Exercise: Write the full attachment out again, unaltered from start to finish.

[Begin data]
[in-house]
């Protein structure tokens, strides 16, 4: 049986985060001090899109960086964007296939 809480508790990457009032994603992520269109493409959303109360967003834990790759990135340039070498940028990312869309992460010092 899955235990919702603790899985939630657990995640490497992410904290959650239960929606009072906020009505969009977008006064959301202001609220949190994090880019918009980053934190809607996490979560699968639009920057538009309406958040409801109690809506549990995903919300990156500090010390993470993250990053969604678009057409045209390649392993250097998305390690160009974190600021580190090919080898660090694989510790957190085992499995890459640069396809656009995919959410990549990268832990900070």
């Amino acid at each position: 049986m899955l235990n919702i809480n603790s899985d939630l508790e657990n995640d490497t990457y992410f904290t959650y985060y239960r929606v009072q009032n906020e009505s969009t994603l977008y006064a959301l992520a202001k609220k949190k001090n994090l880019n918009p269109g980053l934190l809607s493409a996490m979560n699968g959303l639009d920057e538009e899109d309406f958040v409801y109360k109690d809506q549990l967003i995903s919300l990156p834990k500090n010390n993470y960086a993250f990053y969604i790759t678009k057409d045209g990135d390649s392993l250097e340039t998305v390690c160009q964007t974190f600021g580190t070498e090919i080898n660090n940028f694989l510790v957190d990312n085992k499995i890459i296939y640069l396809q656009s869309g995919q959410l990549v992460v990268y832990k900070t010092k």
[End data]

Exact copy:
[in-house]
């Protein structure tokens, strides 16, 4: 049986985060001090899109960086964007296939 809480508790990457009032994603992520269109493409959303109360967003834990790759990135340039070498940028990312869309992460010092 899955235990919702603790899985939630657990995640490497992410904290959650239960929606009072906020009505969009977008006064959301202001609220949190994090880019918009980053934190809607996490979560699968639009920057538009309406958040409801109690809506549990995903919300990156500090010390993470993250990053969604678009057409045209390649392993250097998305390690160009974190600021580190090919080898660090694989510790957190085992499995890459640069396809656009995919959410990549990268832990900070």
């Amino acid at each position: 049986m899955l235990n919702i809480n603790s899985d939630l508790e657990n995640d490497t990457y992410f904290t959650y985060y239960r929606v009072q009032n906020e009505s969009t994603l977008y006064a959301l992520a202001k609220k949190k001090n994090l880019n918009p269109g980053l934190l809607s493409a996490m979560n699968g959303l639009d920057e538009e899109d309406f958040v409801y109360k109690d809506q549990l967003i995903s919300l990156p834990k500090n010390n993470y960086a993250f990053y969604i790759t678009k057409d045209g990135d390649s392993l250097e340039t998305v390690c160009q964007t974190f600021g580190t070498e090919i080898n660090n940028f694989l510790v957190d990312n085992k499995i890459i296939y640069l396809q656009s869309g995919q959410l990549v992460v990268y832990k900070t010092k």